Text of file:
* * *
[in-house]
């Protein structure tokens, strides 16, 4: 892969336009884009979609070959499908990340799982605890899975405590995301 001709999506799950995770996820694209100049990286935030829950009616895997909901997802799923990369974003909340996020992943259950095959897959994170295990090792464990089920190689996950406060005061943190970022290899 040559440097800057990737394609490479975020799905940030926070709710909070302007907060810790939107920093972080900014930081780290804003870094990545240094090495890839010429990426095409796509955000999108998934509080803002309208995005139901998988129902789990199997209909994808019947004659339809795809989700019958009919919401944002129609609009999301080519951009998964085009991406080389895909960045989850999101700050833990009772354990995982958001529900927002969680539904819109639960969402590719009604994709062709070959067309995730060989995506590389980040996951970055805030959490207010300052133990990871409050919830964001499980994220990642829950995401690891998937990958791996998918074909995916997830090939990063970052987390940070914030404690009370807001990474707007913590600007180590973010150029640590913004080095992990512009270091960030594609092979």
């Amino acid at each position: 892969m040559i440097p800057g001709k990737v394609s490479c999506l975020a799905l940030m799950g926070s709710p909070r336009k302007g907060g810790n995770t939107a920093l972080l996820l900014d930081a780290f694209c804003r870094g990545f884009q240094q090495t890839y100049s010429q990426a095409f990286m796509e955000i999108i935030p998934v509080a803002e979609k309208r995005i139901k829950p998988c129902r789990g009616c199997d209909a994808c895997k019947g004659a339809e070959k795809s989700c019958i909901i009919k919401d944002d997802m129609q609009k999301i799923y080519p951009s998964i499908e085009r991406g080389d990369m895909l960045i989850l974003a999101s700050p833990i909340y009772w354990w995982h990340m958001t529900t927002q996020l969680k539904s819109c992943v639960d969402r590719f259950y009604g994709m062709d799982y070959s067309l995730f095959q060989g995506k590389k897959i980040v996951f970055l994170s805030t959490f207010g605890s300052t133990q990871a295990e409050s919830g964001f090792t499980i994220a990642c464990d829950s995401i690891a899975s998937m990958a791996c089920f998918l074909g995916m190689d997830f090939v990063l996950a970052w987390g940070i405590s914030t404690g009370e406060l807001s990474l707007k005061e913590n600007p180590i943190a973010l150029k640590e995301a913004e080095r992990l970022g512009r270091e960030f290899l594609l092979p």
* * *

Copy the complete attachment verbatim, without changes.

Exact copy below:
[in-house]
């Protein structure tokens, strides 16, 4: 892969336009884009979609070959499908990340799982605890899975405590995301 001709999506799950995770996820694209100049990286935030829950009616895997909901997802799923990369974003909340996020992943259950095959897959994170295990090792464990089920190689996950406060005061943190970022290899 040559440097800057990737394609490479975020799905940030926070709710909070302007907060810790939107920093972080900014930081780290804003870094990545240094090495890839010429990426095409796509955000999108998934509080803002309208995005139901998988129902789990199997209909994808019947004659339809795809989700019958009919919401944002129609609009999301080519951009998964085009991406080389895909960045989850999101700050833990009772354990995982958001529900927002969680539904819109639960969402590719009604994709062709070959067309995730060989995506590389980040996951970055805030959490207010300052133990990871409050919830964001499980994220990642829950995401690891998937990958791996998918074909995916997830090939990063970052987390940070914030404690009370807001990474707007913590600007180590973010150029640590913004080095992990512009270091960030594609092979």
């Amino acid at each position: 892969m040559i440097p800057g001709k990737v394609s490479c999506l975020a799905l940030m799950g926070s709710p909070r336009k302007g907060g810790n995770t939107a920093l972080l996820l900014d930081a780290f694209c804003r870094g990545f884009q240094q090495t890839y100049s010429q990426a095409f990286m796509e955000i999108i935030p998934v509080a803002e979609k309208r995005i139901k829950p998988c129902r789990g009616c199997d209909a994808c895997k019947g004659a339809e070959k795809s989700c019958i909901i009919k919401d944002d997802m129609q609009k999301i799923y080519p951009s998964i499908e085009r991406g080389d990369m895909l960045i989850l974003a999101s700050p833990i909340y009772w354990w995982h990340m958001t529900t927002q996020l969680k539904s819109c992943v639960d969402r590719f259950y009604g994709m062709d799982y070959s067309l995730f095959q060989g995506k590389k897959i980040v996951f970055l994170s805030t959490f207010g605890s300052t133990q990871a295990e409050s919830g964001f090792t499980i994220a990642c464990d829950s995401i690891a899975s998937m990958a791996c089920f998918l074909g995916m190689d997830f090939v990063l996950a970052w987390g940070i405590s914030t404690g009370e406060l807001s990474l707007k005061e913590n600007p180590i943190a973010l150029k640590e995301a913004e080095r992990l970022g512009r270091e960030f290899l594609l092979p």